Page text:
Facebook has filed a motion asking to dismiss Paul Ceglia’s lawsuit claiming he owns half of the company.

The social network submitted a filing to U.S. Court for the Western District of New York this morning, and we’ve embedded a copy of the document below.

The filing calls Ceglia’s suit “a fraudulent shakedown,” and includes additional evidence that Facebook’s forensic experts uncovered from the Harvard University’s computers.

Among other evidence becoming public for the first time with today’s filing: the original version of the contract between Ceglia’s defunct company StreetFax and Mark Zuckerberg, which says nothing about Facebook.

The filing calls the emails that Ceglia submitted as evidence a set of fabricated lies, “historically impossible fiction” that he typed into backdated Word documents.

None of the messages that Ceglia provided showed up in Harvard’s server logs from 2004, when Zuckerberg had done contractual work for StreetFax; the emails housed in the school’s computers indicate that Ceglia underpaid Zuckerberg by about $10,500 for work done on StreetFax.

Facebook’s motion includes testimony from forensics experts who say that Ceglia reset the clock on his computer in attempt to make it look like the fake emails were created in 2003 and 2004, but in a couple of instances he got the dates and times wrong.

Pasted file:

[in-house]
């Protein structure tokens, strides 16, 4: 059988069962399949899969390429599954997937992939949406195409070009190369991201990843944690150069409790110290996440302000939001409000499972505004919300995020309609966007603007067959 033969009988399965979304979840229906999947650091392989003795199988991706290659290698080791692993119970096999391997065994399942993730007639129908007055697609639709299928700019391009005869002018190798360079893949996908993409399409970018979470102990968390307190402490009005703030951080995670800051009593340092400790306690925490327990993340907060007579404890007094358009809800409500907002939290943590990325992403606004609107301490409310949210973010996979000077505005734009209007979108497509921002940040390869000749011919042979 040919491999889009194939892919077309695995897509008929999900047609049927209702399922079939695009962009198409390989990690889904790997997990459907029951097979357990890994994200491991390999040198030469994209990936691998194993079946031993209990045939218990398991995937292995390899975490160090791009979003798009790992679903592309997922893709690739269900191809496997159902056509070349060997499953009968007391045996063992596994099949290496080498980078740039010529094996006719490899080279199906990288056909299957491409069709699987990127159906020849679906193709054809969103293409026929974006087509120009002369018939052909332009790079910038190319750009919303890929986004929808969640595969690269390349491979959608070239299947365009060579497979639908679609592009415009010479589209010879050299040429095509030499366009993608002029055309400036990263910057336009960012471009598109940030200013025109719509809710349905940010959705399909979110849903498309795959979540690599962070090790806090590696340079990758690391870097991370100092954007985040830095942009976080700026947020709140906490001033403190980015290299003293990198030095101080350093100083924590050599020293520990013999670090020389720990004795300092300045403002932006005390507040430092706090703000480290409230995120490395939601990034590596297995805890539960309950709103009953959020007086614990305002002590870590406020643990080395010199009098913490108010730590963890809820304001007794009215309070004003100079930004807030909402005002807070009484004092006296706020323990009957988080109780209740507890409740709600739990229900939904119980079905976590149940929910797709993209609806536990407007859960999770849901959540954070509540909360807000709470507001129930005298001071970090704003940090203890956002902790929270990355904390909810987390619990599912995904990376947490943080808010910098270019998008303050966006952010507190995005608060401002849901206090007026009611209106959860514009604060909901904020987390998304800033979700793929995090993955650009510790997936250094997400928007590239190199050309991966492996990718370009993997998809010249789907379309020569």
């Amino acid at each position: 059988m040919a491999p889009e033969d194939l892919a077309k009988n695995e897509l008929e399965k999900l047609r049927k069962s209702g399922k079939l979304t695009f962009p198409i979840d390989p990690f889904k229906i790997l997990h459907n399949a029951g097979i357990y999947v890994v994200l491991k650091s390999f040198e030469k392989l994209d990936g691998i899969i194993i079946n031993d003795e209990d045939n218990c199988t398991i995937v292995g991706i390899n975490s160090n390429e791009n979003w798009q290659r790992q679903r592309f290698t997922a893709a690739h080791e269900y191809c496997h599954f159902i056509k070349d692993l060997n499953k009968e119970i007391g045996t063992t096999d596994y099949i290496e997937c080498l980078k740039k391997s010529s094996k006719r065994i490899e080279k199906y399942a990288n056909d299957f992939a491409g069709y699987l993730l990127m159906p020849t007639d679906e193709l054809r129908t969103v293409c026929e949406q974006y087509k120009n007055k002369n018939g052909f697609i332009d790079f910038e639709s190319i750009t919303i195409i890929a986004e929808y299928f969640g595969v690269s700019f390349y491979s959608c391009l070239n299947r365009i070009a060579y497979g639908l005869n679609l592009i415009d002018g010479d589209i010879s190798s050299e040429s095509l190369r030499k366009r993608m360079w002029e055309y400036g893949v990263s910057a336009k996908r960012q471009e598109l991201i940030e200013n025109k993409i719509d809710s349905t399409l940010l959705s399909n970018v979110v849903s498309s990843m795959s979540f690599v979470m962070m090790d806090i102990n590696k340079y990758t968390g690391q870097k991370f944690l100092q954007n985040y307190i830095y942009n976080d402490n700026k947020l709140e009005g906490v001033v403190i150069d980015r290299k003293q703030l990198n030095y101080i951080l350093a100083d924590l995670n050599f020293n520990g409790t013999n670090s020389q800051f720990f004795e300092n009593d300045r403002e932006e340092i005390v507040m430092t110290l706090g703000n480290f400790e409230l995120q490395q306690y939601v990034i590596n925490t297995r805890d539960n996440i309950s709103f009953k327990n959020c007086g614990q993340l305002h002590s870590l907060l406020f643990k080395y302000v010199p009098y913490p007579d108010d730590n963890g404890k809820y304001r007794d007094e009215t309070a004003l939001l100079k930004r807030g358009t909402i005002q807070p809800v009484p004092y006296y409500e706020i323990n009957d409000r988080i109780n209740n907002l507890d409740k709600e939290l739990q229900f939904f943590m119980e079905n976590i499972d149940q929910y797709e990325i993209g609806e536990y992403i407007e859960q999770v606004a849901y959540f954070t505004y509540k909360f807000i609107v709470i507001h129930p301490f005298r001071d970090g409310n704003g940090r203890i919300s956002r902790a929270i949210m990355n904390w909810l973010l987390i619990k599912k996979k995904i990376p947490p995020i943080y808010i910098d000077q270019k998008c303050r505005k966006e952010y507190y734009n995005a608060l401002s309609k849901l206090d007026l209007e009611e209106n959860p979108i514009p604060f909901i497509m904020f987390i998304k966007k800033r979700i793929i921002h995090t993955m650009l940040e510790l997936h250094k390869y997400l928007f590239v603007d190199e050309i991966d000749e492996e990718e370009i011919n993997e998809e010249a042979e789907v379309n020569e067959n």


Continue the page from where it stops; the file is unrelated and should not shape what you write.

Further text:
Speaking of timing, it’s very much in Facebook’s best interest to get rid of claims like Ceglia’s as soon as possible — not that any one case going away is enough to change the social network’s risk profile as disclosed in the initial public offer documents.

IPO riches may explain why the prestigious law firm Milberg LLP joined the case after as many as five previous attorneys have dropped the representation, all of them doing so at times that happened to coincide with deadlines for filings requested by subpoenas.

Ceglia’s attorneys said in a prepared statement responding to the motion:

We have made a preliminary review of Facebook’s motion, which attempts to have this matter ended before Facebook has to provide any discovery and before going to a jury.

The Federal Rules of Evidence say a jury should weigh the evidence in this case, including experts’ declarations in Mr. Ceglia’s favor about the authenticity of his contract with Mr. Zuckerberg. Mr. Ceglia deserves his day in court, where the jury will resolve this dispute over the ownership of Facebook.

The motion by Facebook says that Ceglia intentionally violated the court’s orders, including telling his attorneys not to comply with those directives; the court even said as much in prior filings, stating that Ceglia demonstrated “a plain lack of respect” for court orders “which cannot be countenanced.”

The last couple of paragraphs in the motion really nail it: “Ceglia is a career criminal and scam artist… This case is his biggest hustle yet.”

Readers, how do you think the court will respond to Facebook’s request for dismissal?